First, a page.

By this point, forming a rock band that draws primarily on ‘60s influences is a tricky proposition. Rock is a genre that’s very connected to forward developments which at least proffer an appearance of/attempt at “originality”. Bands very often finesse previous points of reference until they’re implicit (the Anxiety of Influence ain’t just a poet’s bag), and when overt similarities rise to the fore they can often be shrugged off as coincidental (which they sometimes are) or as a simple matter of osmosis (hear something enough and it will slowly seep into yr own thing). Yes, movements like the ‘70s punk explosion and the late ‘80s/early ‘90s Pacific Northwest situation (Nirvana, Soundgarden, Mudhoney and all that) found bands often bluntly wearing influences on their sleeves, but those groups were to varying degrees swept up in returns to basic principles (necessary historical disruptions) as rock had either strayed too far from the path (in the late ‘70s) or was being ignored and denied access to the mainstream (Gimmie Indie Rock!!). Sure, bands like The Cramps, Pussy Galore and The Mummies were all up-front about the sources of their inspiration, but that was in the spirit of bold-faced hommage that sits in direct/deliberate/defiant contrast to rock’s predominant mode of “the art of the steal”: Hardly anything is really and truly original after all, but the effort to at least appear that way is a major component in the success of so many worthy bands. Now the difference between those who deliver inspired hommage and the multitude of lackluster retro-retreads is paper thin and can be hard to articulate. Suffice to say, it’s the distinction between a great like Billy Childish and numerous hacks in paisley shirts and granny glasses. Back in the ‘90s, Robert Schneider (Apples in Stereo, Marbles) and many of his fellow travelers in the Elephant 6 collective (Olivia Tremor Control, Elf Power, Secret Square) worked a fine split between crafty hommage and the veneer of attempted originality, and I bring up that whole swell scene because it was one of the first positive associations to spring forth upon hearing INNERSPEAKER, the debut full-length by contemporary Australian band Tame Impala. This is due partly to some mild vocal similarities between Schneider and Tame Impala vocalist/guitarist Kevin Parker, both of whom can be quite Lennon-ite in delivery. But there is also a similar musical emphasis on getting the listener to turn off their mind, relax and float downstream. Yes, the early psychedelia of The Beatles is a shared point of reference, but where Schneider generally headed in a poppy, sometimes borderline bubblegum direction, Tame Impala are far more rock in orientation, though they aren’t a particularly heavy band. Song lengths on INNERSPEAKER are short (only one beyond seven minutes), and the 4-piece generally favor catchy melodies instead of far-out excessiveness. Fuzzy distortion and trippy atmospheres are very much in evidence, but this never overwhelms the focus on fairly concise tunes that impress with a lightness which never falters into a lack of substance. Ultimately, Tame Impala’s gestures of hommage are somewhat general instead of bluntly obvious, more in keeping with the sound of the era, though a little bit of Syd-era Floyd can creep in. For that matter, so does a mild similarity to ‘90s Flaming Lips. Part of this Lips-ian quality can probably be credited to producer Dave Fridmann (Mercury Rev, Lips, Sparklehorse, etc). Any tendency to draw a too direct line between the floaty, polished ache and bombast of THE SOFT BULLETIN or DESERTER’S SONGS is wisely avoided, though; Tame Impala aren’t (yet?) working on that kind of grand scale. While INNERSPEAKER is surely ‘60s influenced, it smartly sidesteps retro shortcomings. For one thing, there is a well-employed additive of occasional keyboard/synth texture that, while not a quality I’d describe as groundbreaking or even particularly current, definitely does help steer the record away from any kind of dominant stylistic aping. That Tame Impala elect to employ/update the feel of a period instead of leaning too much on one band’s sound is in the end their smartest maneuver. Yes, the ‘60s were a long time ago. Hell, they ended before I was even born, and in rock terms I’m a certifiable codger. Plenty a young Sam or Sally will hear INNERSPEAKER and get their first taste of Six-Oh-style medicated goo. More experienced hands will immediately understand that it’s nothing new under the sun, but I find the pleasant haziness between the hints of hommage and the more dominant mode of casual absorption in Tame Impala’s music quite appealing at the moment. Anybody not rigidly opposed to revamped examinations of longstanding psyche-rock tropes should at least lend it an ear. It surely remains to be seen if Tame Impala have the stuff for the long-haul or even just how well this first full-length will stand the test of time, but that shouldn’t belittle the band’s modest achievement. INNERSPEAKER is in no way mind-blowing, but not all records need to be. It is a very good example of three guys working outside the expected modes of contemporary rock, and I’m curious to hear more.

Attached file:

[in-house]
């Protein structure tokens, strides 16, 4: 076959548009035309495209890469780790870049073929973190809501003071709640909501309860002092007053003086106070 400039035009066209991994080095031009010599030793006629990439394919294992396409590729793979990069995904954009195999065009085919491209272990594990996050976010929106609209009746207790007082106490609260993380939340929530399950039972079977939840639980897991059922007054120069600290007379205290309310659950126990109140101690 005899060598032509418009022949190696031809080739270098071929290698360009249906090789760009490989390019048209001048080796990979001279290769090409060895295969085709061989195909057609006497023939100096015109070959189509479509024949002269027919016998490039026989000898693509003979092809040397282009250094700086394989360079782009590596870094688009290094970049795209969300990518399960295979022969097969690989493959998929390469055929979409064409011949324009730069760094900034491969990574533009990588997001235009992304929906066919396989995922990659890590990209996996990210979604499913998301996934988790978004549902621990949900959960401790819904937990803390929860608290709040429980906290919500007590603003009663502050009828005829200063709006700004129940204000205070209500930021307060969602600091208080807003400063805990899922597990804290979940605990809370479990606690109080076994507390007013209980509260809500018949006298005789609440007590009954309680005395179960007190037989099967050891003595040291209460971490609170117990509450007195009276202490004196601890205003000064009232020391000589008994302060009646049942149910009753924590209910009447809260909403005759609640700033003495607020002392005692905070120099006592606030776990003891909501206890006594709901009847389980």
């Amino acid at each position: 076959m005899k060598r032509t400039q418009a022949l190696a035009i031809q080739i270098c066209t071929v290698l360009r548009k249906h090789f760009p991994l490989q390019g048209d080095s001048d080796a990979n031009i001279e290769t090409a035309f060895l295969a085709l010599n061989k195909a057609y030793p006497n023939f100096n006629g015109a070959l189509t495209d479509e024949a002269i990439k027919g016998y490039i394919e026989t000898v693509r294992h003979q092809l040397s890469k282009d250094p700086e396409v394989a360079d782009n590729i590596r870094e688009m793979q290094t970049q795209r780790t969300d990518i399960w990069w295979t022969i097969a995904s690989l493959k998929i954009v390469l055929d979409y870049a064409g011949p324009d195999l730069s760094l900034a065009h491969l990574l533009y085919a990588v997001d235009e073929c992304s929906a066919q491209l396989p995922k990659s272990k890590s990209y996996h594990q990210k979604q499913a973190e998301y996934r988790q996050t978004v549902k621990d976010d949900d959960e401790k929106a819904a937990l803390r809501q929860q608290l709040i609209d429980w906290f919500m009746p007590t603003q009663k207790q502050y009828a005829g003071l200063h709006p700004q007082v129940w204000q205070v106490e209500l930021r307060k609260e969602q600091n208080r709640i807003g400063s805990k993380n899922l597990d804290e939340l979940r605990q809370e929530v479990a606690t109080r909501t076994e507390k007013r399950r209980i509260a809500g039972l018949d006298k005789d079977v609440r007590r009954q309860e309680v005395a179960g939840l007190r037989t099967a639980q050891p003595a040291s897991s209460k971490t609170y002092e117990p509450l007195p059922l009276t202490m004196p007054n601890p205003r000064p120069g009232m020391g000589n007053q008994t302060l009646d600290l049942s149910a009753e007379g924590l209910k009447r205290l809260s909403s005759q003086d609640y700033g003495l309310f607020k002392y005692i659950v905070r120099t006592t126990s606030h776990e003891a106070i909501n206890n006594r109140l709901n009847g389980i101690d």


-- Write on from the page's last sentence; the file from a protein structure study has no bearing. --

The best examples of Zach Condon’s band Beirut are his two excellent full-length records, but there is a big helping of EPs in the group’s discography that shouldn’t be left unexamined. LON GISLAND is the first of them, released in 2007 shortly after Condon’s debut as a solo artist under the Beirut moniker, the terrific GULAG ORKESTAR. That record was a heavy, heady dose of indie-derived songwriting stretched all out of shape with the deep and intriguing influence of Balkan folk music, a maneuver that would’ve been suspect or even downright odious were it not for his tunes being up to snuff and most importantly, the scope of his musical/cultural integration registering not as any sort of bogus bid for authenticity. It seemed immediately obvious that Condon was craftily indulging in exoticism in service of a distinct, highly considered sound, not trying to pull the wool over the eyes of rookie listeners or attempting to impress with how well he understood and could mimic the music of a far away land. Crucial though, is how Beirut’s songs seemed to bask in the grandiose beauty of brass instrumentation, gusts of accordion and bold percussion; it really felt that Condon’s interest in this unusual source of inspiration was genuine. I first perked up an ear to Beirut due to some comparisons to Neutral Milk Hotel. As far as GULAG ORKESTAR, this connection is appropriate (ex-Neutral Milk member Jeremy Barnes assists on the record), if not overwhelming. The differences are worth detailing. Where Jeff Mangum, particularly on his masterpiece IN THE AEROPLANE OVER THE SEA, came on like some disheveled folk visionary bursting with the precociousness of youth and a mind overflowing with troubled, surreal imagery, Condon felt more like a cross between a less grumpy and cynical Stephen Merritt and an anonymous but devastatingly handsome street-corner minstrel who’s worshipful of Scott Walker or that grand Belgian Jacques Brel. Sonic similarities do pop up, but what Neutral Milk Hotel and Beirut share deep down is an emotional desperation; one’s brilliantly warped and the other is erudite but earthy. Both are fine exemplars of the bohemian tradition. But here I’ll note that LON GISLAND’s shift into a more fully fledged band mode takes Beirut away from the air of the desperate to a place that’s calmer, more assured and well focused. A brief five song affair, the EP smartly emphasizes Condon’s best attribute, his songwriting. A new version of GULAG’s “Scenic World” is just as Magnetic Fields-like as ever, but here it feels very much in the vein of Merritt’s mammoth 69 LOVE SONGS project. But where Merritt’s vocals are morose, undersung, and sometimes sleepy, Condon has an extroverted, booming confidence that lines up with his stated influence of The Smiths. Some folks seem to disdain his lyrics, but I honestly haven’t noticed. To be blunt, I’m not listening to what he’s saying since I’m too struck by how he’s saying it. LON GISLAND also moves noticeably away from the Eastern Euro folk inflection and towards a very tastefully applied mariachi flavor that reminds me very much of Calexico (who Beirut shared a split single with). In fact, this EP and Calexico’s killer short player CONVICT POOL feel like serious brothers under the covers. The stylistic unity comes not only from the Latin flavor but in their mutual interest in expanding beyond the typical realms of indie music’s norms. LON GISLAND features a nice mix of playfulness (the short instrumental “My Family’s Role in the World Revolution”) bumping up against more grandiose emotive statements (“Machine Gun”, Scenic World”) and ends with the outstanding “Carousels”, which hits a fine balance between Condon’s essentially traditional songwriting and his interest in atypical musical overtures. The whole of the EP lacks any sense of overbearing importance, and that’s refreshing. Never does it feel like it’s expected that I be blown away. Instead, it just seems like I’m invited to share in the guy’s work, and hopefully I’ll dig it. Well, I do. And the dude has some sly tricks up his sleeve. He’s since darted into an unexpected electronic dancey diversion, for one thing. His new record drops in August, and I’ll be checking it out. But LON GISLAND is a relatively self-contained statement released on one-sided vinyl for those with the necessary equipment, and it’s been standing up quite well under any scrutiny I might throw its way for quite a while.